Sometimes, Kim Catullo can barely look
"I’ve actually stopped reading the papers, to be quite honest with you," said Kim Catullo, Christine Quinn’s wife, on Sunday afternoon in the campaign’s Vesey Street headquarters overlooking St. Paul's cemetery. "It’s just tough."
Catullo is well aware that her wife hasn’t had the easiest time of it lately. Public Advocate Bill de Blasio seems to be the candidate of the moment, winning the adoration of Katrina vanden Heuvel and some positive New York Times coverage without yet attracting the level of scrutiny and criticism that has attended Quinn's candidacy since the outset.
The article that really offends Catullo isn't a particularly recent one: It's that Times story about Quinn’s temper, which contained memorable sentences like, "She has threatened, repeatedly, to slice off the private parts of those who cross her."
“You know, I have to tell you, I think that if she were a man, it would never have been written,” said Catullo. “So I do think there was a bit of sexism in there. And by the way, I’ve been at places with her where women came up around that story and were really annoyed by it and really offended.”
And then, during last week’s mayoral debate, the first broadcast live on network TV, de Blasio and Weiner joined forces to attack Quinn, after which she delivered a closing statement that one Wall Street Journal reporter said looked like it had been rehearsed "50 times in the mirror."
Catullo watched the debate in person.
“I think she did great,” she told me. “I really do. I think that she stayed above the fray and did what she had to do. She was attacked personally and it’s tough to watch that, but she stayed calm and got her message through.”
People describe Catullo as “nice” and “shy,” someone who doesn't normally relish the limelight. But Sunday was her coming out day—a multi-hour onslaught of reporters designed to introduce her to the media.
Mine was her fifth interview of the day, and on my way out, I saw the Wall Street Journal’s Josh Dawsey sitting in the middle of the reception area cluttered with campaign literature, awaiting his turn.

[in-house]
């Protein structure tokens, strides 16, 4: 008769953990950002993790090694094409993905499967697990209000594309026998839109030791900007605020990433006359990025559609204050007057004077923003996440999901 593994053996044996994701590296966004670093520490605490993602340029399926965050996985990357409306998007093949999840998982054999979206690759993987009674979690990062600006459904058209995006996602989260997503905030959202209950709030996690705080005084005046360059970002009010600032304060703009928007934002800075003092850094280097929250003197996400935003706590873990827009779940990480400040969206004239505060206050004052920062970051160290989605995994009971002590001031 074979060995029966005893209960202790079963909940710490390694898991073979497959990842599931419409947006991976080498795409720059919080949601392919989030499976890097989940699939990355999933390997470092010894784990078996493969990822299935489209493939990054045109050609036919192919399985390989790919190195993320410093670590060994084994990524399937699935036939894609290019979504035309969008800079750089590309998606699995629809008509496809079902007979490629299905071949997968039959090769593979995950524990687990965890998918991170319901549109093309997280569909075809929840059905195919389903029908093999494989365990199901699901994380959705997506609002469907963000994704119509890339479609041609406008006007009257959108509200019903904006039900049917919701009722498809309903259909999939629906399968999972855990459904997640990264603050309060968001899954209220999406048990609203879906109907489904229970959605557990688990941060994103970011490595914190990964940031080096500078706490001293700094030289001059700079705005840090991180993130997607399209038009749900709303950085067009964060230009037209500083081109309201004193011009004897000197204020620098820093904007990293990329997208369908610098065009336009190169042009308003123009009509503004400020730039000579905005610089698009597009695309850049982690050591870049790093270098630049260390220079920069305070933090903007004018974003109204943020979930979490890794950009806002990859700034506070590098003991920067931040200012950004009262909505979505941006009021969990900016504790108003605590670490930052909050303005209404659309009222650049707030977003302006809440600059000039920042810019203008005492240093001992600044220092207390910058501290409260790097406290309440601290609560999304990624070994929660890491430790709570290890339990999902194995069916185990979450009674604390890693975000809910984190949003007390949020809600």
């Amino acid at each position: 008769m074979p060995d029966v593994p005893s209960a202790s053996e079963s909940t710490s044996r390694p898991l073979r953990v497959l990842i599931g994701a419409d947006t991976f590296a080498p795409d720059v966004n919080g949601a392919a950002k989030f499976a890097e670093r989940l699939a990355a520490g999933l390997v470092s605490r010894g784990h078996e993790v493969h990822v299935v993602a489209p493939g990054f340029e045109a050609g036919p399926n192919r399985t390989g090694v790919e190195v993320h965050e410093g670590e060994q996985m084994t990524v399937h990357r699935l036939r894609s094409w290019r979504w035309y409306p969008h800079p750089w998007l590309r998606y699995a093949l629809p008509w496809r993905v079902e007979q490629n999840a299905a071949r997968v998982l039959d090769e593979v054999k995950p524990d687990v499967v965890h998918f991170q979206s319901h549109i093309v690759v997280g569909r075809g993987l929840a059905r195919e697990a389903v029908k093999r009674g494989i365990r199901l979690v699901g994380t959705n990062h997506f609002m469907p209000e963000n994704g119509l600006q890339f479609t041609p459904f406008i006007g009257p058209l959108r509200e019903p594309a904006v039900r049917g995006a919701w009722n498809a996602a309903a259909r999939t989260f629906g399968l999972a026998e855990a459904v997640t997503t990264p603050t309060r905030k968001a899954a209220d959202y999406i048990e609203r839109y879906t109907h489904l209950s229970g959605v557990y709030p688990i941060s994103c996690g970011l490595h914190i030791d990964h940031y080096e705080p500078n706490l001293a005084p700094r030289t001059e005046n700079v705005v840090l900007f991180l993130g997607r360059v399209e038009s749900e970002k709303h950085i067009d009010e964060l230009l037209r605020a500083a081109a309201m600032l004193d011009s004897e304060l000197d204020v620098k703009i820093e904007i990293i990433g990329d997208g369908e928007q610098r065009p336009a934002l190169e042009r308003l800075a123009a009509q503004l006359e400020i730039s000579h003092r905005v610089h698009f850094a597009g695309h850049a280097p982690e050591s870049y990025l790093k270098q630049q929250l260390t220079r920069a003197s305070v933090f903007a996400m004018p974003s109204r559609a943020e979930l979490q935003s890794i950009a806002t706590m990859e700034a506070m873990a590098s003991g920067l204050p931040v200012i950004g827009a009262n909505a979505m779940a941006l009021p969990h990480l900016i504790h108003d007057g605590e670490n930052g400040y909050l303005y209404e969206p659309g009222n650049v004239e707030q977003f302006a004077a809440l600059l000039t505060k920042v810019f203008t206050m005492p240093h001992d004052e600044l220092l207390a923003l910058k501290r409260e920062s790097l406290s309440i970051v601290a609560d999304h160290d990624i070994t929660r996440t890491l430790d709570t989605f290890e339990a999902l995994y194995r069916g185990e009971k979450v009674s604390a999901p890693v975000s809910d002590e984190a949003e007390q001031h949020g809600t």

“I always knew I’d do it,” said Catullo, of her entry into the public realm. “It was just a question of when, and I always kept trying to push it off and push it off."
Catullo has neatly coiffed shoulder-length hair and soft brown eyes. She was wearing a tan jacket and black platform sandals, with teal enamel that she refers to as “the Quinn nail polish.”
A 46-year-old successful corporate litigator who sometimes defends medical companies in product liability suits, Catullo keeps a book called Quiet: The Power of Introverts on her nighttable. She says it's a book about “how everyone tends to focus on the extroverts. But introverts have actually kind of changed the world.”
Catullo is fully versed in Quinn campaign rhetoric, and in the relative importance of the job Quinn beat de Blasio to get eight years ago (Council speaker) compared with the less-powerful position de Blasio eventually won.
She stressed, perhaps a little more energetically than Quinn has, the historic nature of the candidacy.
“I think it is a very historic moment in time if a woman and a lesbian becomes the mayor of New York City," said Catullo. "I just think that’s something that can’t be put to the side for an otherwise extremely qualified person.”
But Catullo can deal with so much political drama ("It's just too hard right now. ... It is very hard, actually"). And so when she reads the news, she reads about what's going on elsewhere in the world.
"What’s going on in Russia, I mean that’s just crazy, you know, the anti-gay stuff," said Catullo. "And it’s just, really, it seems like we’re going backwards there."
Catullo thinks "yes," the U.S. should boycott the winter Olympics there, and she would "absolutely not" attend herself.
"I sort of have a vague recollection of when Carter boycotted, where was that?" she said.
(The United States boycotted the 1980 Olympics in Moscow to protest the Soviet Union's invasion of Afghanistan.)
"You guys should look back at that," she told me and Mike Morey, a campaign press secretary who was monitoring the interviews. "I mean I was a kid, but ... that was a big deal."